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Jackie Earle Haley felt right at home directing his first film, ‘Criminal Activities’

Jackie Earle Haley admits that he’s not good at doing that many things.

“It would be really difficult for me to cook you a burger,” said Haley, 54, by phone from Orlando, Fla. “I’m not the smartest guy in the world. I know how to act, and I know how to direct.”

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He’s been an actor for more than 40 years, and now he’s making his feature directorial debut with the crime thriller “Criminal Activities,” which opened Friday. Michael Pitt, Dan Stevens, John Travolta and Haley are among the stars of the noir that has a few surprises up its sleeve.

Directing a film has been on his bucket list since he was a young actor in such films as John Schlesinger’s 1974 “Day of the Locust,” in which he gets stomped to death, and Michael Ritchie’s 1976 hit baseball comedy “The Bad News Bears,” which cast him as the local trouble maker.

“I have always been interested in what the director was doing, literally in terms of learning camera geography and what it takes to direct the film,” Haley noted. “In these later years, it’s been a sheer joy to kind of learn nuances and watch the differences in how Marty Scorsese and Steven Spielberg work.” (He was in Scorsese’s “Shutter Island” and Spielberg’s “Lincoln.”)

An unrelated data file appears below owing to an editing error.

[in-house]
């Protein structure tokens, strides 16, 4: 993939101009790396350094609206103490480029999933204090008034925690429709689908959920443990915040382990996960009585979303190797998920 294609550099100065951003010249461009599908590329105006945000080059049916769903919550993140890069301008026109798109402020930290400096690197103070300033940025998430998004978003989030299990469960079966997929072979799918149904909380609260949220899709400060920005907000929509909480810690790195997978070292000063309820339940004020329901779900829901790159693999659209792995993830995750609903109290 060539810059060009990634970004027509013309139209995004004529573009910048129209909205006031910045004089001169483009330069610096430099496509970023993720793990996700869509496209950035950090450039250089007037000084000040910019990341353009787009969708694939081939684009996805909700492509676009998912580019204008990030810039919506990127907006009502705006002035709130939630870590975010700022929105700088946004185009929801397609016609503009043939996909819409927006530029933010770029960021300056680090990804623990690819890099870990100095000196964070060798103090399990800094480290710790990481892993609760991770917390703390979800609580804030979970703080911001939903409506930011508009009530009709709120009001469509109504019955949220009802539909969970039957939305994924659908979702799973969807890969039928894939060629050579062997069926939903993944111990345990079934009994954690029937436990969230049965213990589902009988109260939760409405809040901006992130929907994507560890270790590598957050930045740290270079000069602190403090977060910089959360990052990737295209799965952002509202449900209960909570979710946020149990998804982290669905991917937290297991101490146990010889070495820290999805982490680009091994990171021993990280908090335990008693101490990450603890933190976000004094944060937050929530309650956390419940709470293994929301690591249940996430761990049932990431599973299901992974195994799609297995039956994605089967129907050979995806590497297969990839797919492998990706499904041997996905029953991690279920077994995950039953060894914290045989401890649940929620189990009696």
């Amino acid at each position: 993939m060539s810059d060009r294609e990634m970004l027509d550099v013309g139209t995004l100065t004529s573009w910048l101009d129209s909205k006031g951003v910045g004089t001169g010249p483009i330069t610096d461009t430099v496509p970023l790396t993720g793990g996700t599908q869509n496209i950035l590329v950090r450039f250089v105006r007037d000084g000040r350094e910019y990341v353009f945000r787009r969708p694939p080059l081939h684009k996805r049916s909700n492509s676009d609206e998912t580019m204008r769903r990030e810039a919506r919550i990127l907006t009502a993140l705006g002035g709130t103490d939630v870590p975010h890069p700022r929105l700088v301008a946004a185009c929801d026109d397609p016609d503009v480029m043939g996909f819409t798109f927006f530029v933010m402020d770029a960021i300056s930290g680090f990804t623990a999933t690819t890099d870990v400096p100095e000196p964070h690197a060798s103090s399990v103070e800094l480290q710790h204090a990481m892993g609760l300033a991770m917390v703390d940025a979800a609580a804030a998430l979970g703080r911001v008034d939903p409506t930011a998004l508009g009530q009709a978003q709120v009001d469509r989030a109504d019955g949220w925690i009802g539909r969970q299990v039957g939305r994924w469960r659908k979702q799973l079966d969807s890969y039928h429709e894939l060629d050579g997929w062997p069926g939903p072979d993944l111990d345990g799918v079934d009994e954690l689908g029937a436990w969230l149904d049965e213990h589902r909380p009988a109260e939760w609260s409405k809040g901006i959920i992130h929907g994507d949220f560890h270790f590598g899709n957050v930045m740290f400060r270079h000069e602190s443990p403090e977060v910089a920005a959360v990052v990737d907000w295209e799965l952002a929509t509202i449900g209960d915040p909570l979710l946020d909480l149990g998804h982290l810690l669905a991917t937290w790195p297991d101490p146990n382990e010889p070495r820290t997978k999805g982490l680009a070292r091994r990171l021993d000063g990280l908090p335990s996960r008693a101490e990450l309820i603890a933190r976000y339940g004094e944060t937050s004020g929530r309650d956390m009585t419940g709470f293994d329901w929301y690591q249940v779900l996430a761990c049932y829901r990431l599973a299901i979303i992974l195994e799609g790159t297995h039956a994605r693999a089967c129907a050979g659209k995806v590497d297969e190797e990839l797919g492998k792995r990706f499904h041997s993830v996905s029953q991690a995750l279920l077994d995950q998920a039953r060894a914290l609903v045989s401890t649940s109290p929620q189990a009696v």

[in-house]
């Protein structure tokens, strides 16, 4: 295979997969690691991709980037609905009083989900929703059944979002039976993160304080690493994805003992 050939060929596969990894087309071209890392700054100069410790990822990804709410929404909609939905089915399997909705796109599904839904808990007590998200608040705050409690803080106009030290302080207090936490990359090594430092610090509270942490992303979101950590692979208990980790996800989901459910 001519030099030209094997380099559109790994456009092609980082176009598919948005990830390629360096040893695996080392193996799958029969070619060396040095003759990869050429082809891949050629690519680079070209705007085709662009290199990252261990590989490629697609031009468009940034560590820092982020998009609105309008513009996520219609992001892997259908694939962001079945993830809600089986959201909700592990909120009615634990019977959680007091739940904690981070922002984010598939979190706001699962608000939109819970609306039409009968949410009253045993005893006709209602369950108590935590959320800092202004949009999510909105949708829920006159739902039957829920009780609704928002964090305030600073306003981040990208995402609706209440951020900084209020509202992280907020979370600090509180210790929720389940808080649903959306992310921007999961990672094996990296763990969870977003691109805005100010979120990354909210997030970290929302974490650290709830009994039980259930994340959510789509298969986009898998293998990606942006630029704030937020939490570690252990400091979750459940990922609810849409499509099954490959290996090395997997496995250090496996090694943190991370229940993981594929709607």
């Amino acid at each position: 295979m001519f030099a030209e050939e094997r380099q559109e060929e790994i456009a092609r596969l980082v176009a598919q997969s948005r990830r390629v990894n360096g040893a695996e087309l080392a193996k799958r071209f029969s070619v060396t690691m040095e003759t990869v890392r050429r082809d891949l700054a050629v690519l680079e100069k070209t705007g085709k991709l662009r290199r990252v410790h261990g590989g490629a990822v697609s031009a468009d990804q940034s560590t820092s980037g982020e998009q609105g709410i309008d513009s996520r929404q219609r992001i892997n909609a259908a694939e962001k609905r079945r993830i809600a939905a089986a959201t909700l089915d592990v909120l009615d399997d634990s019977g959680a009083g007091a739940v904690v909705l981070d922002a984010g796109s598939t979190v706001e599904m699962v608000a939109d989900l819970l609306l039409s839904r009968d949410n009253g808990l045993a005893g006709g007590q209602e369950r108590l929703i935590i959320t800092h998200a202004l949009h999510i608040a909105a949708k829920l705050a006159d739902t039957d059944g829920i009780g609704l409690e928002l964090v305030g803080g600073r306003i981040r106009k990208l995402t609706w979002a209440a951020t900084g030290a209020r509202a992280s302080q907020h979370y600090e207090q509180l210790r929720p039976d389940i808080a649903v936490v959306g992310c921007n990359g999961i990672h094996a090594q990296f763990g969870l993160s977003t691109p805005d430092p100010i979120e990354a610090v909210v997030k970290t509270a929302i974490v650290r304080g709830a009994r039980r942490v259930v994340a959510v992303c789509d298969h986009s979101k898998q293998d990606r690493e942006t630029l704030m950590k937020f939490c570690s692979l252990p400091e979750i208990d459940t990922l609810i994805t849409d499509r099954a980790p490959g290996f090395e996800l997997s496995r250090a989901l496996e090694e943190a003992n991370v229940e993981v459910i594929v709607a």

Besides observing on set, Haley’s film school was becoming a commercial director in San Antonio, where he moved in the 1990s after his film career had ebbed.

“Because of my expertise in commercials, I know how to prep for shoots,” Haley said. “I know how to get them done, and I know how to get them edited.”

So Haley was more than prepared when Wayne Allan Rice, the producer-husband of his agent, called him and said, “I want you to read this script, and if you like it I want you to direct it.”

Haley loved Robert Lowell’s script for “Criminal Activities,” which revolves around four friends (Pitt, Stevens, Christopher Abbott, Rob Brown) who find their lives in are in danger when an investment deal goes bad and learn a substantial amount of the funding came from a ruthless crime boss (Travolta). To pay back the mobster, the four must kidnap a family member (Edi Gathegi) of a rival kingpin.

“I thought, ‘What a great fun ride,’” Haley noted. “I called him back immediately. He was pretty well financed and ready to go.”

And so was Haley.

“I really felt like I was directing my 10th movie because of all my experience,” he said. “It didn’t feel like I had never done this before.”

But Haley also credits his comfort to a “strong cast of guys who are at the top of the game. Michael Pitt brings a lot of passion to his work and has a lot of good ideas. John was a real gracious guy.”

Gathegi, who spends most of his time tied to a chair, noted that Haley “knows exactly how far to push you. Actors are the best directors [that] actors can have because they understand exactly how to set the climate on the set. That was his strong suit.”

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